LI's county executives: Schools boost property taxes

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Both of Long Island's county executives said Tuesday that schools are a major cause of Long Island's high property taxes.

"School property taxes are crushing residents," Nassau's Thomas Suozzi said. "Since 2003, the schools' portion of the total tax bill in Nassau has risen from 58 percent to 65 percent, but the county's portion went from 22.7 to 16.4 percent."

The lawmakers were responding to a Newsday / News 12 Long Island / Siena Research Institute Poll that found property taxes were the single most important issue to Long Islanders.

Suozzi, who last year chaired the state's Commission on Property Tax Relief, said school districts' back-office functions and purchases should be done on a regional or countywide basis. And that teachers at the same level should have their salaries negotiated in a uniform way and all superintendents should be paid on a similar scale.

Suffolk's Steve Levy said that from 2000 to 2006, the cost of living rose 27 percent while the school tax rate went up 72 percent. "These kinds of increases are unsustainable," Levy said, while noting that the county's portion of taxes decreased from 13 percent to 11 percent of the total since 2004, when he took over.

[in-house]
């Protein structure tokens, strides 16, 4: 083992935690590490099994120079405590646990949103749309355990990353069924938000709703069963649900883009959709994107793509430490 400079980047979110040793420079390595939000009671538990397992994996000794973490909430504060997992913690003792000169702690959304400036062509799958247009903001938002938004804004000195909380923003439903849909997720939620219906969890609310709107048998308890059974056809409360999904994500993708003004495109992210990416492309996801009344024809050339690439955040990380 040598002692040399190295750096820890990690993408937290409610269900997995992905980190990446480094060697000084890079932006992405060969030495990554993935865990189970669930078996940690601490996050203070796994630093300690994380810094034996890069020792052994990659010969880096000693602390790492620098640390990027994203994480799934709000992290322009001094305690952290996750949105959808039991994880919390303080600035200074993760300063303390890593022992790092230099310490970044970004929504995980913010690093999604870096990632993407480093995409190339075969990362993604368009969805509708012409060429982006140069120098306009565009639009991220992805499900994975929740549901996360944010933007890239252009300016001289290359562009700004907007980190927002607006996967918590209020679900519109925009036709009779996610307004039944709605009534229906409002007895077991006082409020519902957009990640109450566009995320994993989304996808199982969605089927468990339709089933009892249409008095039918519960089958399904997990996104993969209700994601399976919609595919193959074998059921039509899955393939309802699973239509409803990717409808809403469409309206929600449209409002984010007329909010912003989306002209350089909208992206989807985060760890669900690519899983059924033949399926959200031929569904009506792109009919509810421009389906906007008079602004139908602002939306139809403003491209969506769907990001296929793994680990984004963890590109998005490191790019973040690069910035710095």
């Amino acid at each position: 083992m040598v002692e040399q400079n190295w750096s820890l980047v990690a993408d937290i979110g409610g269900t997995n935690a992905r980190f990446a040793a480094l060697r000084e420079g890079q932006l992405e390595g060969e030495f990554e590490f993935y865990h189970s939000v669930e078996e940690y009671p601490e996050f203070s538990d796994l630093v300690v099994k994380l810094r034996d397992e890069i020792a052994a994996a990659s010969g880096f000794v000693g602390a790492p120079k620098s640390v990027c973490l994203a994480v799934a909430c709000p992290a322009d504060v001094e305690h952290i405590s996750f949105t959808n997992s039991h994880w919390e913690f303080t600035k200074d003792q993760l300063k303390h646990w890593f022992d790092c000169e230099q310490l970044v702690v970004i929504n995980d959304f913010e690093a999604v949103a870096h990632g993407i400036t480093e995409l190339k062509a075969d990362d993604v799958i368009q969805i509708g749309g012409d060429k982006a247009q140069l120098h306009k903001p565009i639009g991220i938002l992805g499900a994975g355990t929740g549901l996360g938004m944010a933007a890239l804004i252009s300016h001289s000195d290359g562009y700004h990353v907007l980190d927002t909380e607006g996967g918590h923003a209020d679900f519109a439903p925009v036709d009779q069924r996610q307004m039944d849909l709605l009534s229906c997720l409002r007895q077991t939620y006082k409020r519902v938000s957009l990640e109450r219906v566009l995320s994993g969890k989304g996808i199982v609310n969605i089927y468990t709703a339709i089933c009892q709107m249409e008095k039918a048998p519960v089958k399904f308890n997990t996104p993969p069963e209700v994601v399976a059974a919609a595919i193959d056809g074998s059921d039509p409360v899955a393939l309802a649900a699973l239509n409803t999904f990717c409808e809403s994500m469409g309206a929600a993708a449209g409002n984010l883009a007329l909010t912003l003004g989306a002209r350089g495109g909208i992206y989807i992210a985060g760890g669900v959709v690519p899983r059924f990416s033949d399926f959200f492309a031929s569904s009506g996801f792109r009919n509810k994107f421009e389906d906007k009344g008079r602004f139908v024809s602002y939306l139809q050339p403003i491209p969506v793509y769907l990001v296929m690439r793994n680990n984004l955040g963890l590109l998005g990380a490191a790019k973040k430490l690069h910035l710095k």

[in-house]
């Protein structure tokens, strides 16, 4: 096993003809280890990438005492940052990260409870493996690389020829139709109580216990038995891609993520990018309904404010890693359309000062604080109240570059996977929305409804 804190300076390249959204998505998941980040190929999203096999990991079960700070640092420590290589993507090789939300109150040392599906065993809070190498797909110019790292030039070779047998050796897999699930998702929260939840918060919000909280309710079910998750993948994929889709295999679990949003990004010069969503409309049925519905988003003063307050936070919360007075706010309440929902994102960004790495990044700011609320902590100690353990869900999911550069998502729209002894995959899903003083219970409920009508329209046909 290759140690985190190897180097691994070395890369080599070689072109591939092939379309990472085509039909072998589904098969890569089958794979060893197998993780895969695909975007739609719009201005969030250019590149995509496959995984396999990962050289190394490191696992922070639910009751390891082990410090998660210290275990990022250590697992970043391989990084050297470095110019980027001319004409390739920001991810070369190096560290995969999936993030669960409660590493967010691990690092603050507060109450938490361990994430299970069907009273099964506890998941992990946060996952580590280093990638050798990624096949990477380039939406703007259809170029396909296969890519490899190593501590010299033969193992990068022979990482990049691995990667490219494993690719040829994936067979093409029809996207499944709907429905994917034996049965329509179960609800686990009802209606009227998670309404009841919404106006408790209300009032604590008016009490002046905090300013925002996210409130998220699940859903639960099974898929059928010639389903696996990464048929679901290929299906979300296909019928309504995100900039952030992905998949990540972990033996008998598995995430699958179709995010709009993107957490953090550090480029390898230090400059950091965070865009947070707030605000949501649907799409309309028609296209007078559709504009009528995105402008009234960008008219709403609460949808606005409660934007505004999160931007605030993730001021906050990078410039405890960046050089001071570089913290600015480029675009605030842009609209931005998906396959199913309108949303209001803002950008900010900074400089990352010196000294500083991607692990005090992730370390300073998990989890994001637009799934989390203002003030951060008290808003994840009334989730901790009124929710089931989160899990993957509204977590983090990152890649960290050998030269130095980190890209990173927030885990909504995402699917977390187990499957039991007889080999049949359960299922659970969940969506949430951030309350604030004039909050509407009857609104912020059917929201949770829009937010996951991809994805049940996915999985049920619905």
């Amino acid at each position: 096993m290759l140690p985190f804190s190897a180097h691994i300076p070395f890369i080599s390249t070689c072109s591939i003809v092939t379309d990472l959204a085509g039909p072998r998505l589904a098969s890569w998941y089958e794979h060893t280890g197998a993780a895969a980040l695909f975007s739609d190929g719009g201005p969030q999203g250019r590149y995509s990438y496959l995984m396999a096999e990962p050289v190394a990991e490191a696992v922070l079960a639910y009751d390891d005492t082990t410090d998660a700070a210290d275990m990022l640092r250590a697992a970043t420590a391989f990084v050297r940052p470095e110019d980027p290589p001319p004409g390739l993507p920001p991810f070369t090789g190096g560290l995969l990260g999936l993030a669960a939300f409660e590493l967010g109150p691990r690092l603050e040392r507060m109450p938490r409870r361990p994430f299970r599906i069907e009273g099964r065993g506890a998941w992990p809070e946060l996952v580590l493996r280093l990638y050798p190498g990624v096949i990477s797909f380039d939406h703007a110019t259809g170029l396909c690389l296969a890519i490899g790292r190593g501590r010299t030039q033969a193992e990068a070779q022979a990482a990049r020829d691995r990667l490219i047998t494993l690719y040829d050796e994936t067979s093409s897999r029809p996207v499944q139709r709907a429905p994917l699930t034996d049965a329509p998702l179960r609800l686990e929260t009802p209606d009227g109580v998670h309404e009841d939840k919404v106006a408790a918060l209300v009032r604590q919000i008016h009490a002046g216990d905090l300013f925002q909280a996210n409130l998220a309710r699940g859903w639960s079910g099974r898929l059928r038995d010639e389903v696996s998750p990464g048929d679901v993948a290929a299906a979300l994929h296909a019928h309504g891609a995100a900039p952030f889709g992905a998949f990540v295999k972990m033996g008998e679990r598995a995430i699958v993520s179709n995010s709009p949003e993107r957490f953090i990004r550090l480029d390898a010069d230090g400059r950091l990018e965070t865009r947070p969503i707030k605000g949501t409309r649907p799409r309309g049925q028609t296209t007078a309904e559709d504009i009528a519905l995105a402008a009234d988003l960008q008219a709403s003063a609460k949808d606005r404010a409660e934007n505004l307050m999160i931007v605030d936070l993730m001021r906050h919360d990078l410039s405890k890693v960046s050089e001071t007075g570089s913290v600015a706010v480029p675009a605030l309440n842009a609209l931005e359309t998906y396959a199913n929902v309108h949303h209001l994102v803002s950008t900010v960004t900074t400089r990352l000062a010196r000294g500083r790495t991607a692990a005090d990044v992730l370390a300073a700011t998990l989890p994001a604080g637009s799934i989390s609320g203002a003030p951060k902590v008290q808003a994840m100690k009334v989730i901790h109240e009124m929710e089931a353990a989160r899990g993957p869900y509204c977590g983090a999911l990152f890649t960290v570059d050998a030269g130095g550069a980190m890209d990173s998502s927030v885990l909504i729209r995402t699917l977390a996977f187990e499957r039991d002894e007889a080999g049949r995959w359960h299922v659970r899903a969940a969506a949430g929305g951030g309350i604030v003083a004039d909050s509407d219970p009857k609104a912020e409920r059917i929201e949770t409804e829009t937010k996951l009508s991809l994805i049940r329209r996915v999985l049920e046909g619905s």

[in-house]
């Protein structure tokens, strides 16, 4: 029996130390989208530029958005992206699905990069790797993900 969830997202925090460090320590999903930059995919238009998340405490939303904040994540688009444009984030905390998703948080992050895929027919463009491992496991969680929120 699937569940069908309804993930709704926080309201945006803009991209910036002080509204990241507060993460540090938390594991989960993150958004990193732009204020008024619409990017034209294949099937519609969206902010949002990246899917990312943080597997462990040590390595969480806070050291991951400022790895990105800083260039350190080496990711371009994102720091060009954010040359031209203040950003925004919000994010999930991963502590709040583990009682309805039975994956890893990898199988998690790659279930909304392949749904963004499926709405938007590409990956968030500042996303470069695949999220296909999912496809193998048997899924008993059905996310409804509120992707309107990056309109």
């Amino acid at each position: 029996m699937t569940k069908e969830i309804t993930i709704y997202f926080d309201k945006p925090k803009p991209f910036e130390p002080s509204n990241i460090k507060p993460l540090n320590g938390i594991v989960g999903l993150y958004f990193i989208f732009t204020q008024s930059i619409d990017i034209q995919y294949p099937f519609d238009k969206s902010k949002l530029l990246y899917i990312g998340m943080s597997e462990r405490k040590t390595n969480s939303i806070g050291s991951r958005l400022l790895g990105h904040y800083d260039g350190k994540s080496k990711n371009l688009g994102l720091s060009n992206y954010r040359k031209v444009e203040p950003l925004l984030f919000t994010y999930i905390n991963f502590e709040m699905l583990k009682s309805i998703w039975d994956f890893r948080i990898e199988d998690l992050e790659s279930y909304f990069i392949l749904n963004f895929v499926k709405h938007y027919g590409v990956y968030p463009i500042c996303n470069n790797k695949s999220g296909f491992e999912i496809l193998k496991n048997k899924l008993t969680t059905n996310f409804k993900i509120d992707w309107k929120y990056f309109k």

He also called for changing "restrictive state" regulations that hamper a local manager's ability to control cost, such as mandatory arbitration; civil service rules that make it almost impossible to fire a bad employee and workers' compensation that allows someone to go out at age 30 on a pension because they broke a finger.

Suozzi's GOP opponent in next month's election, Legis. Edward Mangano of Bethpage, said the county should "cut wasteful spending in Nassau and correct the property tax assessment system. The present administration refuses to fix it." He added, "Freeze assessments; give people the benefit of correcting their taxes. Next year, they will make the same errors, rather than use the corrected tax rolls."

POLL: Click here to read our story, Poll shows LIers want health reform, but don't trust government

MORE: Click here to see our series on how the health care debate is impacting Long

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